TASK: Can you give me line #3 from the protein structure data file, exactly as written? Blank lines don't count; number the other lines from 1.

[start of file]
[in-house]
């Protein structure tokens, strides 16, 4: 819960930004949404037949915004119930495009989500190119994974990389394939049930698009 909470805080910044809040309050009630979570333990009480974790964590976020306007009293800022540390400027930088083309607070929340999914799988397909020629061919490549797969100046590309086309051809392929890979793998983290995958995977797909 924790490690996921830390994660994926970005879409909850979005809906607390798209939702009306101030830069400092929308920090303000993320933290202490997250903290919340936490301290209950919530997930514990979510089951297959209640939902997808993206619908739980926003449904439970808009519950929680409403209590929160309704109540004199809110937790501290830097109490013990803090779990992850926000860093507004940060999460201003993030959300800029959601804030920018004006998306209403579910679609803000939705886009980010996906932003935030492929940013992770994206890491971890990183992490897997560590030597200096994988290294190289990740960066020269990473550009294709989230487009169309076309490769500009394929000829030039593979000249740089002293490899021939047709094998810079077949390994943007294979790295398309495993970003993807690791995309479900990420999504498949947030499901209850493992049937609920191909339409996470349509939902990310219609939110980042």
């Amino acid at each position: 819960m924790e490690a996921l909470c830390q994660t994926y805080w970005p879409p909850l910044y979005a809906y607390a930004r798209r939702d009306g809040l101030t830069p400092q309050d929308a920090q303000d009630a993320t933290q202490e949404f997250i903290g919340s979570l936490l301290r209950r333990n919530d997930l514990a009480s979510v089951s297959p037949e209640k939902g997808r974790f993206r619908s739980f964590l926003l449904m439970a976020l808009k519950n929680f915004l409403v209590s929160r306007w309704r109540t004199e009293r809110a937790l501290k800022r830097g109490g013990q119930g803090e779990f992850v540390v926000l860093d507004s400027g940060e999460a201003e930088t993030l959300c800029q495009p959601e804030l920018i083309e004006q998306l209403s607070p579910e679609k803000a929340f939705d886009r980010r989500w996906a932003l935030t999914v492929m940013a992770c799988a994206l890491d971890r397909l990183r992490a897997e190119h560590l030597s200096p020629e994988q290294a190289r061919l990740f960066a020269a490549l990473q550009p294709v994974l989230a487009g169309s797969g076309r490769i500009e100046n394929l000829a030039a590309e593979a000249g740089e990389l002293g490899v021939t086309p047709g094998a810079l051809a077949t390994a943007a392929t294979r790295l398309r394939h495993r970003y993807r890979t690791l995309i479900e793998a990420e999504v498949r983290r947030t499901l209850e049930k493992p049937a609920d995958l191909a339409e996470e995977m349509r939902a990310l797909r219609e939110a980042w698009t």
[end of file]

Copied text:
């Amino acid at each position: 819960m924790e490690a996921l909470c830390q994660t994926y805080w970005p879409p909850l910044y979005a809906y607390a930004r798209r939702d009306g809040l101030t830069p400092q309050d929308a920090q303000d009630a993320t933290q202490e949404f997250i903290g919340s979570l936490l301290r209950r333990n919530d997930l514990a009480s979510v089951s297959p037949e209640k939902g997808r974790f993206r619908s739980f964590l926003l449904m439970a976020l808009k519950n929680f915004l409403v209590s929160r306007w309704r109540t004199e009293r809110a937790l501290k800022r830097g109490g013990q119930g803090e779990f992850v540390v926000l860093d507004s400027g940060e999460a201003e930088t993030l959300c800029q495009p959601e804030l920018i083309e004006q998306l209403s607070p579910e679609k803000a929340f939705d886009r980010r989500w996906a932003l935030t999914v492929m940013a992770c799988a994206l890491d971890r397909l990183r992490a897997e190119h560590l030597s200096p020629e994988q290294a190289r061919l990740f960066a020269a490549l990473q550009p294709v994974l989230a487009g169309s797969g076309r490769i500009e100046n394929l000829a030039a590309e593979a000249g740089e990389l002293g490899v021939t086309p047709g094998a810079l051809a077949t390994a943007a392929t294979r790295l398309r394939h495993r970003y993807r890979t690791l995309i479900e793998a990420e999504v498949r983290r947030t499901l209850e049930k493992p049937a609920d995958l191909a339409e996470e995977m349509r939902a990310l797909r219609e939110a980042w698009t």